Primary Nursing Diagnosis

Altered nutrition: Less than body requirements related to decreased appetite, food intolerance, vomiting

OUTCOMES. Nutritional status: Food and fluid intake; Nutrient intake; Biochemical measures; Body mass; Energy; Endurance

INTERVENTIONS. Nutrition management; Nutrition therapy; Nutritional counseling and monitoring; Fluid/electrolyte management; Medication management


The immediate treatment for acute gastritis is directed toward alleviating the symptoms and withdrawing the causative agents. The physician usually prescribes an H2 antagonist. The medical goal is to maintain the pH of gastric contents above 4.0. Acute hemorrhagic gastritis may disappear within 48 hours because of rapid cell proliferation and restoration of gastric mucosa. If the bleeding is profuse and persistent, blood replacement is necessary. An infusion of vaso-pressin (Pitressin) or embolization of the left gastric artery is used to halt hemorrhage. Surgical intervention is not performed unless hemorrhage is uncontrollable. In this rare situation, vago-tomy with pyloroplasty is usually performed.

There is no known treatment that will reverse the pathogenesis of chronic gastritis. Eradication of H. pylori bacteria halts active gastritis in approximately 92% of the cases unless there is permanent damage to the gastric epithelium. The medical regimen for eradicating H. pylori is a combination of bismuth salts and two antibiotics over a 2-week period. An important part of management of patients with chronic gastritis is long-term follow-up for early detection of gastric cancer. Patients who have either chronic type A or B gastritis may develop pernicious anemia; destruction of parietal cells in the fundus and body of the stomach leads to inadequate vitamin B12 absorption.

Pharmacologic Highlights

Medication or Drug Class




H2 receptor antagonist

Varies with drug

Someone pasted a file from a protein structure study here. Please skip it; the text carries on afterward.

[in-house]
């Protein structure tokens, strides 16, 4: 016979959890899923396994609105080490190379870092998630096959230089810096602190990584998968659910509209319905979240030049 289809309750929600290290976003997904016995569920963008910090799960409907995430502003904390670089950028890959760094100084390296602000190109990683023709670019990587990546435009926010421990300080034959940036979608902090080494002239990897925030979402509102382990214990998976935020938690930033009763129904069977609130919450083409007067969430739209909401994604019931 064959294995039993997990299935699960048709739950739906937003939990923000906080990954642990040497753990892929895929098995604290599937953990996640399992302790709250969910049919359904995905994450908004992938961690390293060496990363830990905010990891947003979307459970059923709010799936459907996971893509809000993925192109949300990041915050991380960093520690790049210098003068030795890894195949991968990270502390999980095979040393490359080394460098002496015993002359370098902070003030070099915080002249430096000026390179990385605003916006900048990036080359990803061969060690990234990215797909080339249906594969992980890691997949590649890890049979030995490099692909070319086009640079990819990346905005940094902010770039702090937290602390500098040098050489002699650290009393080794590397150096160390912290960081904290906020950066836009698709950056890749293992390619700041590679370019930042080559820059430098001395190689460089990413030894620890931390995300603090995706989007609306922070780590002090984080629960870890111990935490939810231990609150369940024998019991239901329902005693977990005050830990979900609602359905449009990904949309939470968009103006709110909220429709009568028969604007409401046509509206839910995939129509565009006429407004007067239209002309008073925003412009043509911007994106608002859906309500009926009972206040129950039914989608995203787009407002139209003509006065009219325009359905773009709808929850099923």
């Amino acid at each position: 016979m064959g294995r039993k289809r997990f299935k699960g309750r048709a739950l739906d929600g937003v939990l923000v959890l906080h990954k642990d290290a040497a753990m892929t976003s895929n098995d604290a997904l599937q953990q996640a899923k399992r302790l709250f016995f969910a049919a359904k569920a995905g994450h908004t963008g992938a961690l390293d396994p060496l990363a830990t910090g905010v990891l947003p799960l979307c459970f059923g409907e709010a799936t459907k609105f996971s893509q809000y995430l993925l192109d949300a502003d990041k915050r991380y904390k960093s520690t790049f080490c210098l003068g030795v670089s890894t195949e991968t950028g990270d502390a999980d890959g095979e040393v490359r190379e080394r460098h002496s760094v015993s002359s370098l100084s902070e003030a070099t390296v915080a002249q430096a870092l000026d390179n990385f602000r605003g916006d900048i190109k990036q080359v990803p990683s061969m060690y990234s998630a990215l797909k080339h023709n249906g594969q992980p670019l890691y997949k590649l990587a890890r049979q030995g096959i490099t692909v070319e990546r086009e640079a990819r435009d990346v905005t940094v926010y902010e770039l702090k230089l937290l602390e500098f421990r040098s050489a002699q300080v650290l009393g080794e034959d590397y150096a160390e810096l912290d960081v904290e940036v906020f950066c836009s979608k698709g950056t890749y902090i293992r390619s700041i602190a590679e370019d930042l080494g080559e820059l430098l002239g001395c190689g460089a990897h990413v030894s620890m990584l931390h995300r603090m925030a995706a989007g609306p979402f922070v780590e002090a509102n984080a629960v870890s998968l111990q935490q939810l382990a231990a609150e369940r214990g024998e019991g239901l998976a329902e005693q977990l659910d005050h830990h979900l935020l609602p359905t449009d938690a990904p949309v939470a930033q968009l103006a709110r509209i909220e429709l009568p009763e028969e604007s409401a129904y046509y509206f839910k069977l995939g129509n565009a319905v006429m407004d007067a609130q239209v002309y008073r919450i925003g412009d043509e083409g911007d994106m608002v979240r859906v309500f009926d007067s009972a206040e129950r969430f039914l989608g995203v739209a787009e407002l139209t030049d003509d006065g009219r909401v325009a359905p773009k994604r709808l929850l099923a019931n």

Ranitidine (Zantac); Cimetidine (Tagamet); famotidine (Pepcid); nizatidine (Axid)

Blocks gastric secretion and maintains the pH of gastric contents above 4.0, thereby decreasing inflammation

Sulcrafate (Carafate)

1 g qid

Mucosal barrier fortifier; antiulcer

Forms adhesive gel to protect damaged gastric mucosa

Vasopressin (Pitressin)

0.2-0.4 U/min with progressive increases to 0.9 U/min IV

Vasopressor, antidiuretic

Halts acute hemorrhage from gastritis

Antibiotics to treat

Helicobacter pylori

Varies with drug

Clarithromycin, amoxicillin, metronidazole, tetracycline, and furazolidone

Cure rates from a single antibiotic are low; regimens vary but may include bismuth, metronidazole, tetracycline; or clarithromycin plus either omepra-zole or ranitidine bismuth citrate

Other Drugs: Antacids used as buffering agents to neutralize gastric acid and maintain gastric pH above 4.0 include aluminum hydroxide with magnesium hydroxide (Maalox, Mylanta) or aluminum hydroxide (Amphojel); vitamin B12 prevents pernicious anemia.


Encourage the patient to avoid aspirin and NSAIDs (indomethacin and ibuprofen) unless they have been prescribed. Reinforce the need to take these medications with food or to take enteric-coated aspirin. Other drugs that may contribute to gastric irritation include chemotherapeutic agents, corticosteroids, and erythromycin. Explain the importance of reading the labels of OTC drugs to identify those that contain aspirin. Instruct the patient about the action, dosage, and frequency of the medications (antacids, H2 antagonists, antibiotic regimen) that are administered while the patient is in the hospital. Discuss the possible complications that can develop with acute or chronic gastritis (hemorrhage, pernicious anemia, iron deficiency anemia, or gastric cancer). Explain the pathophysiology and treatment of each possible complication. Discuss how ingestion of caffeine and spicy foods results in irritation and inflammation of the mucosa of the stomach.

Be sure the patient understands how smoking and alcohol aggravate gastritis and that abstaining from both will facilitate healing and reduce recurrence. Provide information about various smoking and alcohol rehabilitation programs available in the community. Explain the rationale for the need for support during this very difficult lifestyle change for permanent abstinence.

Assist the patient in identifying her or his personal physical and emotional stressors. Review coping skills that the patient has used previously to change behaviors. Talk about how to adapt the environment to which the patient must return in order to meet the needs of lifestyle changes. Involve the family in assisting with the patient's needed changes. Assess the family's response and ability to cope.

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